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HERNIA SURGERY: WHY YOU SHOULDN'T DELAY

Don't delay hernia surgery
As Rita Hanna's primary care doctor, Dr. McCormick diagnosed a serious hernia and referred her to Dr. de Leon of Virtua Surgical Group.
For years, Rita Hanna experienced an occasional sharp pain that shot from her abdomen to her shoulder while exercising. She dismissed it as a sign she was overexerting her body. However, when the bulge in her abdomen finally caught her attention, she knew it was something more serious.

That's when she turned to her primary care doctor, Ryan McCormick, MD, of Virtua Partners in Primary Care. He diagnosed the hernias and then explained to Hanna that a hernia is a weakness in the muscular wall through which an organ may protrude.

"As a primary care doctor, I'm on the front line fielding patients' concerns, diagnosing early and referring them to the right specialist when follow-up care is needed," says Dr. McCormick. Confident in Virtua's high level of surgical care, he referred her to Miguel de Leon, MD, of Virtua Surgical Group.

Too risky to ignore
"It's important not to delay the repair. Hernias can pose potentially detrimental risks, such as intestinal obstruction, or even strangulation of the bowel," says Dr. de Leon.

There are many types of hernias, and both men and women of all ages can get them:

  • Inguinal (groin) and femoral (upper thigh) hernias are more common in men.
  • Incisional hernias occur from incisions or scars from previous surgeries.
  • Umbilical (belly button) hernias are common in babies but usually close on their own by age 1. Umbilical hernias in adults, however, usually need repair.

To repair a hernia, Dr. de Leon returns the protruding organ back to its original position and places a mesh-like patch over the weak spot in the muscular wall. Dr. de Leon's minimally invasive approach offers little scarring and a fast recovery.

Dr. de Leon performs most of his hernia repairs in Virtua Marlton's advanced surgical suites for minimally invasive surgery. The suites offer a voice-activated computer system, high-definition digital imaging and two-way video linkages. These features allow surgeons to operate with greater ease, more precision and with a more defined view of the surgical field than before - improving overall quality and patient care.

"I was glad I had surgery right away. Now, it's a thing of the past," says Hanna.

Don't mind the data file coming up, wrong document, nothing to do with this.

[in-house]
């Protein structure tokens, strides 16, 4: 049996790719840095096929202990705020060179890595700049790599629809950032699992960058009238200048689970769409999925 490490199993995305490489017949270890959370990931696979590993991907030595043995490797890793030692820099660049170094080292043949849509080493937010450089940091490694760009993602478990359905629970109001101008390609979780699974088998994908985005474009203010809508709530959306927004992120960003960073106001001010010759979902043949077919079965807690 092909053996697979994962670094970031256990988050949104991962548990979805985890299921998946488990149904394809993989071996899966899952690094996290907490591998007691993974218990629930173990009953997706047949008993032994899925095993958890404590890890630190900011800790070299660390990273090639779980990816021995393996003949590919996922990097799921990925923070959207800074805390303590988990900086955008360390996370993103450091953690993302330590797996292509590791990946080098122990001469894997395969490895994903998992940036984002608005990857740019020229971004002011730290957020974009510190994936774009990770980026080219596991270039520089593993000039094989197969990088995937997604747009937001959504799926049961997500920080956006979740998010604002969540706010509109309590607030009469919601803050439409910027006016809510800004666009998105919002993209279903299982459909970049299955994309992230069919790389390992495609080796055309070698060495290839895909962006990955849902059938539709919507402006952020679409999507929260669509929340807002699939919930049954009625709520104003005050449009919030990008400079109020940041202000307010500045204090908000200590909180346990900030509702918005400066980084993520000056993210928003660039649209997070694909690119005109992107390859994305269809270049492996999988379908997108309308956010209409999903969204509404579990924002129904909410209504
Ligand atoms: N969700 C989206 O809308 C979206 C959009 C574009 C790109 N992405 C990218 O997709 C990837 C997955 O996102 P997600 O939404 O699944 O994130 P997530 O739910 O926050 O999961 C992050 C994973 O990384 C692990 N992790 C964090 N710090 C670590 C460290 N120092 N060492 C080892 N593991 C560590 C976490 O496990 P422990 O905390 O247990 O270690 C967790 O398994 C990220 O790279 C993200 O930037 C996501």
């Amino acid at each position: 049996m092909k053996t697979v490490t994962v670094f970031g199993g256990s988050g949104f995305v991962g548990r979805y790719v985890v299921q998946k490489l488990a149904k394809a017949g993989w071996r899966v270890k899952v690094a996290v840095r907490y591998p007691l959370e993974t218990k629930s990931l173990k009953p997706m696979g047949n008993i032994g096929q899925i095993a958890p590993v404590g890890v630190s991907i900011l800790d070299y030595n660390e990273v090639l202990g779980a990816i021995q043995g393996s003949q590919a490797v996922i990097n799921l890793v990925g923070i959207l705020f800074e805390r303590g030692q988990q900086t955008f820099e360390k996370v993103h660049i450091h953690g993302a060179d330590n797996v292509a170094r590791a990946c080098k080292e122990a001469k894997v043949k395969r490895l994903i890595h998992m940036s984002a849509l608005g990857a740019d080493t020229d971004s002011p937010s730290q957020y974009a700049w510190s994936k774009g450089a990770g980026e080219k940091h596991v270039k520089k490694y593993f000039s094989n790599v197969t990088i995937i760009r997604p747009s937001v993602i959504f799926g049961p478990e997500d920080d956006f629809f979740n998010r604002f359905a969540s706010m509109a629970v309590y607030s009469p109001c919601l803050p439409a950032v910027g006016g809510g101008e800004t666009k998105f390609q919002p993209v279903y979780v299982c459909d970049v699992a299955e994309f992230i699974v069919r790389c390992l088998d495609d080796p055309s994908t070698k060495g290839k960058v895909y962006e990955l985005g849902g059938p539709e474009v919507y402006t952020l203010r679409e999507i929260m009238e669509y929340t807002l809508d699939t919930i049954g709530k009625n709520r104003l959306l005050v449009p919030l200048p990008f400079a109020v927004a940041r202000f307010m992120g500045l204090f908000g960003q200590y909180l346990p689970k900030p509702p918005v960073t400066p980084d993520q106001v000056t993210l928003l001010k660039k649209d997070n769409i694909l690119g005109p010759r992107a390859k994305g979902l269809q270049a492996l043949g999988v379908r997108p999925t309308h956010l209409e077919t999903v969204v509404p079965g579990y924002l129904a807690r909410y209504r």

Top four reasons not to delay hernia surgery
A hernia is a weakness in the muscular wall through which an organ such as the bowel may protrude. According to Miguel DeLeon, MD, of Virtua Surgical Group, it's important not to delay the repair. While repairs require surgery, the risks of leaving a hernia unattended are far too great to ignore. Here's a look at Dr. DeLeon's top four reasons not to delay hernia surgery:

  1. The longer a patient puts off surgery, the greater the potential for complications. If the intestines get caught within the ring of the abdominal weakness or defect and are not pushed back into the abdominal cavity, the intestines can become strangulated and can die due to the loss of blood supply. A hernia can also cause an obstruction in the intestines, preventing normal digestion. Such complications require emergency surgery.


  2. Over time, continuous pressure from the organ can enlarge the weak point in the muscular wall and make it more difficult to operate.


  3. The longer the hernia goes unattended, the more symptoms the patient is likely to experience. Symptoms range from pain to extreme bulges at the site of the hernia, preventing the patient from daily activity and fitting into his/her clothing.


  4. The larger the hernia the longer the recovery. Most people delay the surgery because of its inconvenience to their life; however, they're actually making it worse. What's more, minimally invasive surgery allows shorter recovery than in the past.
  5. Call 1-888-Virtua-3


    To make an appointment with a physician or to learn more about Virtua's services, call toll-free 1-888-Virtua-3 (1-888-847-8823), Monday through Friday, 8 am to 5 pm.


Page Last Modified: May 27, 2009

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